This is Annibale Carracci’s "Loves of the Gods," a fresco tour-de-force uniting the chromatism of Venice, the draftsmanship of Florence, the earthy humor of Emilia Romagna, and the monumentality of Rome to create the first truly Italian painting.
Still dazzled by the sparkling hues of Annibale, I passed by the Spanish college of Monserrato, and wandered into solemn halls of Santa Maria del Suffragio designed by Carlo Rainaldi in the early 17th century.
For my third and last visit, I selected the Palazzo Sacchetti, painted by Francesco Salviati for Cardinal Ricci in 1554. The contrast between the two palaces was remarkable. From the lighthearted romps of the Farnese, the broad walls of the Sacchetti palace were covered with more sober, panoramic views of the stories of King David.
On this single street, only about a half mile long, Spaniards and Florentines, staid churchmen and social butterflies, artisans and princes lived side by side, in the renewed Caput Mundi of Julius II.
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Last week, the Papal Foundation made its yearly pilgrimage to Rome, where they met with the Holy Father on Friday April 4.
The 150 members presented Benedict XVI with their annual donation, which this year, was the largest single donation given to the Holy Father.
The Papal Foundation was formed in 1990 with the intent of providing the Pope with funds to support his projects and charities. These have ranged from rebuilding seminaries in Eastern Europe, to sending immediate aid in the wake of natural disasters.
In the words of the foundation, “these funds are used to nourish with compassion, both physically and spiritually.”
I was privileged to meet them during their stay in Rome, and I was struck by the fact that while many were business entrepreneurs and several were quite young, all were enthusiastic and devout supporters of the Church.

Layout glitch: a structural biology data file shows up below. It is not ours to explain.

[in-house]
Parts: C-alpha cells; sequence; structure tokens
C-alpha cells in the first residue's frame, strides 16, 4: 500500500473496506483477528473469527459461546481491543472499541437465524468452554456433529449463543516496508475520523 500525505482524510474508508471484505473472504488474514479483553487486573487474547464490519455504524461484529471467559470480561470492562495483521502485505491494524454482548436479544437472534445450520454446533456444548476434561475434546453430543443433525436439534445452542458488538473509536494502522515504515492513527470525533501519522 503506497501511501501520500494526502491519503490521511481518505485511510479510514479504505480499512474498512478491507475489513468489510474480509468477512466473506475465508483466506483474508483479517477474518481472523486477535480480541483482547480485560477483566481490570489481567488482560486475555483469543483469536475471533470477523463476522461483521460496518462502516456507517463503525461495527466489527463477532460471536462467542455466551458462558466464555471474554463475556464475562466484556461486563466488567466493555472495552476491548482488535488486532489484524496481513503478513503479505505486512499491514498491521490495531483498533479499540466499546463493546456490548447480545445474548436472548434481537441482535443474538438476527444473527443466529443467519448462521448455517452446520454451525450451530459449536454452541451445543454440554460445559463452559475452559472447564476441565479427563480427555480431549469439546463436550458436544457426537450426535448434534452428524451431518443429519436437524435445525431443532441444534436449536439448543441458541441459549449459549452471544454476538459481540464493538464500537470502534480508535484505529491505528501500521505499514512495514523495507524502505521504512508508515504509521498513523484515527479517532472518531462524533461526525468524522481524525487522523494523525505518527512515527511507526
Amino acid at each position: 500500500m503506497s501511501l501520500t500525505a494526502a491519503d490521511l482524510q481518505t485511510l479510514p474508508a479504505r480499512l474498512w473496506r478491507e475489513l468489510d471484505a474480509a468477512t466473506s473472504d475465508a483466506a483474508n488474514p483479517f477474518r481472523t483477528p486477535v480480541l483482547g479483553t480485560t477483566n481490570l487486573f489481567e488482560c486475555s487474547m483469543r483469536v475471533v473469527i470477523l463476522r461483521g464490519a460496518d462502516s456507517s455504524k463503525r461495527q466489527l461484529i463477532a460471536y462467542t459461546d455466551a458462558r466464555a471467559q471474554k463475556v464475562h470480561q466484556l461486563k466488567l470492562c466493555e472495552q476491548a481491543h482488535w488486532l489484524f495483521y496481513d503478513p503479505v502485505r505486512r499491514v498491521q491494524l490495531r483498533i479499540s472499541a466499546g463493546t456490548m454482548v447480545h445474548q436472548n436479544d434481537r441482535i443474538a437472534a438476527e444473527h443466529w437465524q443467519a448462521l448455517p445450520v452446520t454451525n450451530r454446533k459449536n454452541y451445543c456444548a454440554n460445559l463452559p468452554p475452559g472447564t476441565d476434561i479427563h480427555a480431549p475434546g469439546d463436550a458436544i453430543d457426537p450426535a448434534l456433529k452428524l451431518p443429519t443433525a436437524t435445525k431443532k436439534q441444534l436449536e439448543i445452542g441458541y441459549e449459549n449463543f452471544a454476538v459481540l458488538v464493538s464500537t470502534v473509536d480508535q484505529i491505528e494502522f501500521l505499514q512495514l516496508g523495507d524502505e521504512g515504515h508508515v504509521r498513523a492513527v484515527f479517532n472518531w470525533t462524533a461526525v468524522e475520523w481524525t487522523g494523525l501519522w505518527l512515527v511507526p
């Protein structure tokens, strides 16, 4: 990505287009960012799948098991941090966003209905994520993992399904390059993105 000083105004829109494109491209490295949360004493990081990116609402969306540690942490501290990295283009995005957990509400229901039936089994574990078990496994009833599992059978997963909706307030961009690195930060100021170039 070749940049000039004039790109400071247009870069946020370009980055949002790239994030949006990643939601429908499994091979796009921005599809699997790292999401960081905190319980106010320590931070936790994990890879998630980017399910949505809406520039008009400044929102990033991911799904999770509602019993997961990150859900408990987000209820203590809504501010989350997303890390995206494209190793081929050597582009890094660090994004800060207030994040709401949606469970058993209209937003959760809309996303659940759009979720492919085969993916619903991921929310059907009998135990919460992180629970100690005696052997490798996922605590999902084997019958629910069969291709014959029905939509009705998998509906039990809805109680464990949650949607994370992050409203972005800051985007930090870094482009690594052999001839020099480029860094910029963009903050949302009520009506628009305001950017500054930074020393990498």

No mere honorific title and perk-hunters, the members of the Papal Foundation love Christ, love the Church and love Benedict XVI.
Over the 18 years of the foundation, they have donated over $41 million to the Pope, but this year they brought the Pope another gift as well.
For the first time, the Papal Foundation gave the Pope a work of art. On Friday morning, they presented Benedict XVI with the Wisdom Books volume of the St. Peter Apostles edition of St. John’s Bible.
The St. John’s Bible project was undertaken 10 years ago by St. John’s Abbey in Minnesota and calligrapher Donald Jackson to produce the first hand-written and illuminated Bible in 500 years, using goose quills, inks and gold leaf, just as the monks did a half a millennium ago.
The rarest of the reproductions, personally supervised by Donald Jackson, is called the Apostles edition and is a limited production of 12 copies. Benedict’s copy is named for St. Peter.
The Wisdom Book volume is two feet tall and weighs 20 pounds, one of seven books that will be given to the Pope over the next four years.
Gerry Rauenhorst of the Papal Foundation described the Pope’s joy when he received the Bible, turning the pages and studying the illustrations. It was the Rauenhorst family who persuaded the foundation to offer the special edition to Benedict XVI.
Cardinal Theodore McCarrick, president of the board of trustees of the Papal Foundation, said that when the Pope saw the volume “his eyes lit up” and he said “a work of art, a great work of art.”
As the Pope prepares for the synod on sacred Scriptures next fall, looking to rekindle interest in the word of God, the St. John’s Bible with its precious, patient and loving craftsmanship serves as a visible reminder of the importance of this project.
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Elizabeth Lev teaches Christian Art and Architecture at Duquesne University’s Italian campus. She can be reached at firstname.lastname@example.org.